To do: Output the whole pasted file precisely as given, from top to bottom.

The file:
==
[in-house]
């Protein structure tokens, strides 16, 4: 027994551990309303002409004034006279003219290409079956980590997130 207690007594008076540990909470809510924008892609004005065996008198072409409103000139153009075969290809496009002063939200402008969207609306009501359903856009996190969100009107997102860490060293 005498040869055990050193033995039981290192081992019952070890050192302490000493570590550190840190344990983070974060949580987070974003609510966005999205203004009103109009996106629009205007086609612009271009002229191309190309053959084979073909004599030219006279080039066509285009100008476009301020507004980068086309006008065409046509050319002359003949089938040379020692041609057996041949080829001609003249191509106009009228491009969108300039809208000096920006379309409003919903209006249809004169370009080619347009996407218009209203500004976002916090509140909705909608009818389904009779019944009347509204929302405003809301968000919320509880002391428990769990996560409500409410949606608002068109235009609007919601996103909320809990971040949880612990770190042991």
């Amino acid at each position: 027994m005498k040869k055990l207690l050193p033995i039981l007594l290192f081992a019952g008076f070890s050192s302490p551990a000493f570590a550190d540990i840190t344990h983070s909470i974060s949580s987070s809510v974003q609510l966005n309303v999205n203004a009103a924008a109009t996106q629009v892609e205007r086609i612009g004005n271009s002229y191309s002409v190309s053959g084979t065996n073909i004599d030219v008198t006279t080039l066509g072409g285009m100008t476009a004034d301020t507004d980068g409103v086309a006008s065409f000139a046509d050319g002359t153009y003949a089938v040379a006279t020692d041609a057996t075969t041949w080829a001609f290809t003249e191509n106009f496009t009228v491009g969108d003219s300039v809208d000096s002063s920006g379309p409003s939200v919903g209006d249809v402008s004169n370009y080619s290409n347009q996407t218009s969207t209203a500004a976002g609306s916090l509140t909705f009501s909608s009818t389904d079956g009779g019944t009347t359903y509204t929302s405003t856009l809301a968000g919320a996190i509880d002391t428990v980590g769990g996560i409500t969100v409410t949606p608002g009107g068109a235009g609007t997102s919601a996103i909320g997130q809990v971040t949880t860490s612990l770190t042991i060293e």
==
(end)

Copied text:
[in-house]
């Protein structure tokens, strides 16, 4: 027994551990309303002409004034006279003219290409079956980590997130 207690007594008076540990909470809510924008892609004005065996008198072409409103000139153009075969290809496009002063939200402008969207609306009501359903856009996190969100009107997102860490060293 005498040869055990050193033995039981290192081992019952070890050192302490000493570590550190840190344990983070974060949580987070974003609510966005999205203004009103109009996106629009205007086609612009271009002229191309190309053959084979073909004599030219006279080039066509285009100008476009301020507004980068086309006008065409046509050319002359003949089938040379020692041609057996041949080829001609003249191509106009009228491009969108300039809208000096920006379309409003919903209006249809004169370009080619347009996407218009209203500004976002916090509140909705909608009818389904009779019944009347509204929302405003809301968000919320509880002391428990769990996560409500409410949606608002068109235009609007919601996103909320809990971040949880612990770190042991």
């Amino acid at each position: 027994m005498k040869k055990l207690l050193p033995i039981l007594l290192f081992a019952g008076f070890s050192s302490p551990a000493f570590a550190d540990i840190t344990h983070s909470i974060s949580s987070s809510v974003q609510l966005n309303v999205n203004a009103a924008a109009t996106q629009v892609e205007r086609i612009g004005n271009s002229y191309s002409v190309s053959g084979t065996n073909i004599d030219v008198t006279t080039l066509g072409g285009m100008t476009a004034d301020t507004d980068g409103v086309a006008s065409f000139a046509d050319g002359t153009y003949a089938v040379a006279t020692d041609a057996t075969t041949w080829a001609f290809t003249e191509n106009f496009t009228v491009g969108d003219s300039v809208d000096s002063s920006g379309p409003s939200v919903g209006d249809v402008s004169n370009y080619s290409n347009q996407t218009s969207t209203a500004a976002g609306s916090l509140t909705f009501s909608s009818t389904d079956g009779g019944t009347t359903y509204t929302s405003t856009l809301a968000g919320a996190i509880d002391t428990v980590g769990g996560i409500t969100v409410t949606p608002g009107g068109a235009g609007t997102s919601a996103i909320g997130q809990v971040t949880t860490s612990l770190t042991i060293e």